27,349/35,000 pages = 78%  This one is going to be the real challenge.  Can she do it?  Stay tuned to find out!

Thursday, October 24, 2013

Three on Thursday: Creepy Reads

It's hard to believe that Halloween is just a week away--October is zipping by at an alarming rate!  But it's not too late to get in some creepy/scary/spooky reading to get you in the perfect mood for ghouls and goblins. 

Doctor Sleep, by Stephen King.  Fans of The Shining, meet Danny Torrance (again),  now Dan, an adult and a recovering alcoholic with a good bit of the shine left in him.  King is a master at all things scary, but what I was particularly impressed by in this novel was his carefully crafted pacing of the plot, and the deliciously slow build of suspense.  Masterfully done.  You can read my full review here.

The Asylum, by John Harwood.  This is one I'd especially recommend for readers who also like television series like American Horror Story.  Imagine waking up in a small, unfamiliar room and finding out that not only can you not remember the past few weeks, but that you're in an asylum and that the person you think you actually in another county staying with family.  So who are you really?  And how did you get here?  More importantly: how do you get out?  This is Georgina's perilous quest.  Need an added incentive?  Mystery legend Ruth Rendell has praised Harwood for having "a gift for creating suspense, apparently effortlessly, as if it belongs in the nature of fiction."  High praise indeed.

Help for the Haunted, by John Searles.  You can read the review here.  Short version?  Here, one unusual family (they help "haunted souls" find peace) suffers their own tragedy, leaving daughter pitted against daughter as one searches for the truth even as the other tries to bury it, permanently.  Deliciously full of suspense and totally goose-bump inducing!

Tuesday, October 22, 2013

Can't Keep It To Myself: The Rosie Project

Sometimes, the best things in life are truly unexpected.  Socially awkward Professor Don Tillman, unexpected romantic hero of Graeme Simsion's novel The Rosie Project, however, would beg to differ.  Don, a professor of genetics, has decided it is high time he acquired a wife, and as a scientist, he goes about it in the most rational, logical way possible: he develops a highly detailed questionnaire and hands it out at every opportunity.  Surely, this will be the best possible way to find the perfect wife. 

The Wife Project, however, isn't going so well.  Don has to adjust and refine his survey as he analyzes the data.  Smokers are out, as are vegetarians, drinkers, the non-punctual...  Don's list of non-negotiable unsuitable traits goes on and on.  And then he meets Rosie, who is everything he has determined to be unacceptable in a potential wife.  She is also a match for him intellectually, as well as witty and oddly beguiling.  While she's quickly disqualified as inappropriate for The Wife Project, Don agrees to help Rosie with a project of her own--one to find her biological father.  Their time spent together, of course, is full of surprises, convincing them both to reconsider what is important in life, and in love.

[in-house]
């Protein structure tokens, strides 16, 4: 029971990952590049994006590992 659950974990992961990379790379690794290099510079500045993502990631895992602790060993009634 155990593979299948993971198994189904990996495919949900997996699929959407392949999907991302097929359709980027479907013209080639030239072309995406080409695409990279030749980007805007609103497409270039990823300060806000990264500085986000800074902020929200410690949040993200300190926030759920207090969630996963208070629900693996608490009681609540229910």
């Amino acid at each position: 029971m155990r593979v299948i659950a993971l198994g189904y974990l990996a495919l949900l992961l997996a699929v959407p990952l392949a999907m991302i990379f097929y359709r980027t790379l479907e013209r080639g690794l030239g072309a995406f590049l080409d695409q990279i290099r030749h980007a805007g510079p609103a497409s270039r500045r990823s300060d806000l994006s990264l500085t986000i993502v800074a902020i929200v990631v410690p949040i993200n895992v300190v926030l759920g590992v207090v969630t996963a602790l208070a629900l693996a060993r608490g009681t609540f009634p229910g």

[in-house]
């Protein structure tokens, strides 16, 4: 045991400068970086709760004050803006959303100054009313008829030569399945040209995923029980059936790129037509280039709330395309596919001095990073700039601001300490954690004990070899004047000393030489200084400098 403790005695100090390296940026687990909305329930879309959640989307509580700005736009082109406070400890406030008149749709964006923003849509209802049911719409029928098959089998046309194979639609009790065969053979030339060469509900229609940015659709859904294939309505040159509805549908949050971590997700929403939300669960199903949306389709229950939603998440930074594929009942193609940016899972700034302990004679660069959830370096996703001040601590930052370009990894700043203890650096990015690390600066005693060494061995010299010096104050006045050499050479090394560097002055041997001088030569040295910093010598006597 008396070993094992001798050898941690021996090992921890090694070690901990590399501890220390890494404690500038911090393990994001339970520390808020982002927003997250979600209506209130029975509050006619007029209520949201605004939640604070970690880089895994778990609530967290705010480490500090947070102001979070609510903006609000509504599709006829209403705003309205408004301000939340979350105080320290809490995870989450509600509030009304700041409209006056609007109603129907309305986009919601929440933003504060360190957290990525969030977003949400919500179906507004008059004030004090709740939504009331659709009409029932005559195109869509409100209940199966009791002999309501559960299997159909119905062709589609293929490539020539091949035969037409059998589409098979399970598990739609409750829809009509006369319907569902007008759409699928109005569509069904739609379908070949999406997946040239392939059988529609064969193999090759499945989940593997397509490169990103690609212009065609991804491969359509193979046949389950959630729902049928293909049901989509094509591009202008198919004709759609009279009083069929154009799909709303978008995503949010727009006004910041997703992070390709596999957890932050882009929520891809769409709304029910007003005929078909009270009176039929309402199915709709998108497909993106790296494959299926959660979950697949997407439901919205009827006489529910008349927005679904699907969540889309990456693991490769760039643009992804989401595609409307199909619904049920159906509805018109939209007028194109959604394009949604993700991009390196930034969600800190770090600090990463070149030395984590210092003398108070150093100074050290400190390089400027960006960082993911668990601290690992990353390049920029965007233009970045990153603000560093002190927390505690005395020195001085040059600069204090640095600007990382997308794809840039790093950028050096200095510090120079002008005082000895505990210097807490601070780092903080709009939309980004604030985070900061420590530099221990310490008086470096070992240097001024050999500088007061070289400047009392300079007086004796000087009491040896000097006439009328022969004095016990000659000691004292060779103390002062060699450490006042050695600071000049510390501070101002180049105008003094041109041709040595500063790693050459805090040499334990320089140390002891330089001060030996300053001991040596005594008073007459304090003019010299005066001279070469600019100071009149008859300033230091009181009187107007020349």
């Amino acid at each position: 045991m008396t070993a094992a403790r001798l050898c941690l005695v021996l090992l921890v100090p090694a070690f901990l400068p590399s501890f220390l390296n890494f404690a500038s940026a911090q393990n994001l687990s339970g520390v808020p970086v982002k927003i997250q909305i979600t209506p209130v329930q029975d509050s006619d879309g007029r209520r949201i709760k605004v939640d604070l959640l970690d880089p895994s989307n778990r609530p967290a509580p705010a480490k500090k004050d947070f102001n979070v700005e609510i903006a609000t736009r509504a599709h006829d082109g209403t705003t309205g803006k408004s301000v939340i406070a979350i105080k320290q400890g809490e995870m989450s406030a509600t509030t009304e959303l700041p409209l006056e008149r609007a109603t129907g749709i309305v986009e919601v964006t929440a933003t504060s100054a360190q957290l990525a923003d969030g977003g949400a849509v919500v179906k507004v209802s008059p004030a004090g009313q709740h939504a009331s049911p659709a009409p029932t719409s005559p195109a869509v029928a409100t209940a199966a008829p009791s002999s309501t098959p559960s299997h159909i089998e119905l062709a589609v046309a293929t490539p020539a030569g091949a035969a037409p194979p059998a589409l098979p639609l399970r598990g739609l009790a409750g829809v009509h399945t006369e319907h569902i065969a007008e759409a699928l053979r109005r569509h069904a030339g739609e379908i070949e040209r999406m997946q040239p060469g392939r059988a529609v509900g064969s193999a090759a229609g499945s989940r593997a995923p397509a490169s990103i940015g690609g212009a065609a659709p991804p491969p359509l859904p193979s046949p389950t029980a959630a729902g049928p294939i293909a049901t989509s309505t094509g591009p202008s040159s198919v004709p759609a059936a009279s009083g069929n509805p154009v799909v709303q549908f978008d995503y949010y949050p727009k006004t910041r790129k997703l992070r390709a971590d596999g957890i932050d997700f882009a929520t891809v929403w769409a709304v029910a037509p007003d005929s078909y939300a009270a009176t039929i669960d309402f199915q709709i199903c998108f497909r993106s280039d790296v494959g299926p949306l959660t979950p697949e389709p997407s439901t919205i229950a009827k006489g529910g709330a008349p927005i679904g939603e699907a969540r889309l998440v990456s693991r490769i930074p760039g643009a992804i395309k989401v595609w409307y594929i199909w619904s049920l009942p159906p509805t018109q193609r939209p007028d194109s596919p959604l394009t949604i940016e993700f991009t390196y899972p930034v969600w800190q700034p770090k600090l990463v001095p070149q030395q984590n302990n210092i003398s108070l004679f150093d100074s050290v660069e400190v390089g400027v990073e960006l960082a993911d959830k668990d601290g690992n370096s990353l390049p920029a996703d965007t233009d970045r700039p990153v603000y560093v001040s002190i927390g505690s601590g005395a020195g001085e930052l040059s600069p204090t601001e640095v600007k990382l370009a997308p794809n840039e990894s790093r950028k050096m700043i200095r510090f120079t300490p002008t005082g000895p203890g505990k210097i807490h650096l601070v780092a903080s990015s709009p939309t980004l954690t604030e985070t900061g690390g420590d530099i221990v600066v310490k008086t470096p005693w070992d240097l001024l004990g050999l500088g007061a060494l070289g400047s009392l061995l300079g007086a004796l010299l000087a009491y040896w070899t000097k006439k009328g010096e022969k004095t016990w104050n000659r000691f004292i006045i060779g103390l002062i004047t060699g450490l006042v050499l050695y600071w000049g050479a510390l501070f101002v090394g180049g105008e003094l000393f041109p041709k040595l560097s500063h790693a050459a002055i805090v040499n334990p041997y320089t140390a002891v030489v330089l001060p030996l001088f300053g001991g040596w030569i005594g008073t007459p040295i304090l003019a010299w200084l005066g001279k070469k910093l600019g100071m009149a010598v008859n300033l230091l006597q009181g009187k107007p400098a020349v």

The Rosie Project is the sort of quirky, unconventional romance that restores my faith in humanity--in the goodness of people, in love in the face of adversity.  I would put this on par with Jojo Moyes's Me Before You (which is still madly popular, by the way) on the list of contemporary romances that really tug at the heart strings and make a reader re-examine preconceived notions about ourselves and others.  I really, really loved this book, and I just couldn't keep it to myself.

Thursday, October 17, 2013

Reading Ahead: November 2013, part 5

 Here we are--the wrap-up of all new releases coming in November.  And I have saved you some very special titles!  All three are guaranteed to be funny and satisfying. 

The All-Girl Filling Station’s Last Reunion, by Fannie Flagg.  Yes, you know the name from books like Fried Green Tomatoes at the Whistle Stop Cafe and I Still Dream About You.  She's back with a comic mystery about two women who are forced to re imagine who they are.  Sookie has just married off her last daughter and is looking forward to traveling with her husband.  The last thing she must contend with is her larger-than-life mother, Lenore.  While Lenore might be well-loved by others, her daughter finds her downright overshadowing.  Then Sookie stumbles upon a secret that changes everything, sending her out west and then into researching the 1940s as she seeks to unravel her own past.  Ms. Flagg is a sure bet for sweet, witty and inspiring.

The Supreme Macaroni Company, by Adriana Trigiani.  Adriana Trigiani has been making quite a name for herself with readers over the last thirteen years, making the biggest splash with last year's The Shoemaker's Wife.  So her latest, which begins on the eve of a wedding in Greenwich Village, taking readers through New Orleans and on to Tuscany, is sure to be much adored by readers everywhere. 

The Widow’s Guide to Sex and Dating, by Carole Radziwill.  This author may be unfamiliar, but I don't think that will be the case for very long!  Claire Byrne is a quirky and glamorous Manhattanite who has recently been very famously widowed.  She has spent her marriage with older man Charlie burying her own ambitions in favor of supporting his.  Now, widowed and adrift, Claire resolves to reinvent herself, with a little help from the professionals, even as she grieves for Charlie.  I think this is going to be a knock-out.